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Filling the Empty Vessels A Sermon Delivered On September 17, 1882, Spurgeon, C. H.
16 Spurgeon, C. H. Filling the Empty Vessels A Sermon Delivered On September 17, 1882
Brooklyn NY The Spurgeon Memorial Sermon Society 1882 First Edition; Various Paperback Good with no dust jacket 
Set 17 series. Brown paper cover with black lettering. The sermon is printed and stapled inside this cover. A very collectible historical imprint of Charles Spurgeon distributed by the American Section of the Society. Covering may have chips and minor writing, otherwise very good to fine condition.This booklet is protected by an archival quality sleeve to maintain present condition. Rare booklet intended for distribution, ciculation and return to the Society for re-circulation. May have scripture reference in pencil on front. Booklet Paperback may indicate a booklet, phamplet, tract or book.; Metropolitan Tabernacle Pulpit; Ex-Libris; 8vo 8" - 9" tall; 11 pages 
Price: 11.97 USD
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Short observations and reflections upon select passages of Scripture for every Sunday in the year to which are added, appropriate hymns., Tremlett, John
17 Tremlett, John Short observations and reflections upon select passages of Scripture for every Sunday in the year to which are added, appropriate hymns.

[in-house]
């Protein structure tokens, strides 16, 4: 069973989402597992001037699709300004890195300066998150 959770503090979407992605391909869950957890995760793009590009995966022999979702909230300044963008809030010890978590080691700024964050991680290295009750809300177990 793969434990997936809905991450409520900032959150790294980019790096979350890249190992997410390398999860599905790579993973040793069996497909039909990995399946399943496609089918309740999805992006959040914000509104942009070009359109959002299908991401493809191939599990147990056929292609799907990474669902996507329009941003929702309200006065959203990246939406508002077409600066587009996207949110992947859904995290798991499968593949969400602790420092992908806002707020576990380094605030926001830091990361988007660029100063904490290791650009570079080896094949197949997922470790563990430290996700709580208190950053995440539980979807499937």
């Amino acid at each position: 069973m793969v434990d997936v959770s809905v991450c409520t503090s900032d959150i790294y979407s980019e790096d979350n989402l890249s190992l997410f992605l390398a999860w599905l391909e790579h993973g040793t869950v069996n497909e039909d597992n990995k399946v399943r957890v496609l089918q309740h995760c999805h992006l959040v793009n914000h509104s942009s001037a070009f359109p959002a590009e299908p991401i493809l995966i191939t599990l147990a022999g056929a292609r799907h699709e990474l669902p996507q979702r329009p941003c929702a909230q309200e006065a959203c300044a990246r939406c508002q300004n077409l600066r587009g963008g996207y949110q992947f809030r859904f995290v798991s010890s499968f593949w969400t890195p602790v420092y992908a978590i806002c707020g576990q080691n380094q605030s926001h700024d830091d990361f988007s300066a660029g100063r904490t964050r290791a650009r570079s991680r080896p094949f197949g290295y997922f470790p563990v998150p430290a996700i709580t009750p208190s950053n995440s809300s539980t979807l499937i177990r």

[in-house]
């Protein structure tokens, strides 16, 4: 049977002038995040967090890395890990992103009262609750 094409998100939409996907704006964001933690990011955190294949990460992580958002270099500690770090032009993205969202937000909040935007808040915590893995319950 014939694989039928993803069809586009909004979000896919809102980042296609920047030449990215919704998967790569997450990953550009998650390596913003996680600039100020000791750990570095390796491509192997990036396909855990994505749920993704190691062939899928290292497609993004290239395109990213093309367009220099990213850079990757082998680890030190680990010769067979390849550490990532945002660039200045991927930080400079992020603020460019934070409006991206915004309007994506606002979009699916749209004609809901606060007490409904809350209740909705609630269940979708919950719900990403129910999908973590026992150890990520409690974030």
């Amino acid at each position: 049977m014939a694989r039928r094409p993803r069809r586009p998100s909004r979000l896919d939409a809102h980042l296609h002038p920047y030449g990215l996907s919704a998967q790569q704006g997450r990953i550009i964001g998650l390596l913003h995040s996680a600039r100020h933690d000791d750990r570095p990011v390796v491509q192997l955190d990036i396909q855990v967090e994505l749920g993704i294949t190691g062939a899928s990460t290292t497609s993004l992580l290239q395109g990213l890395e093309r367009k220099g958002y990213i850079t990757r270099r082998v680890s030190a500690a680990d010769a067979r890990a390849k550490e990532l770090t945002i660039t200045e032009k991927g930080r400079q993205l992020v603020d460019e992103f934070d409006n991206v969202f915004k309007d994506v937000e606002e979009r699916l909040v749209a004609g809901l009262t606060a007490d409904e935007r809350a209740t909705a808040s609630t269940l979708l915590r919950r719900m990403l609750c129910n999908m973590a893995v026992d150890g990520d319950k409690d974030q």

Boston, MA Munroe & Francis 1811 First Edition; First Impression Hardcover Good with no dust jacket 
Original 1811 edition not a reprint. Leather cover worn with dented corners. Pages discolored with age. Some minor tears to end papers. Rev. John Tremlett was a Congregationalist pastor in Gloucester in 1796 and afterward at Hampton. It appears that he served at Palgrave, where the chapel was demolished in 1822. Book is signed by Alphus Baker. There was an Alphus Baker who served as a Confederate General, but not sure if this is same person as the author was from Massachusetts. Rare. ; 12mo 7" - 7½" tall; 98 pages 
Price: 94.97 USD
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Studies in the Epistles of Peter, Varner, W. Terry
18 Varner, W. Terry Studies in the Epistles of Peter
Author 1984 First Edition; 1st Paperback Very Good with no dust jacket 
Scripture outline of Peter. Booklet. Rare. This book is protected by an archival quality sleeve to maintain present condition. Paperback may indicate a booklet, phamplet, tract or book.; 8vo 8" - 9" tall; 8 pages 
Price: 8.97 USD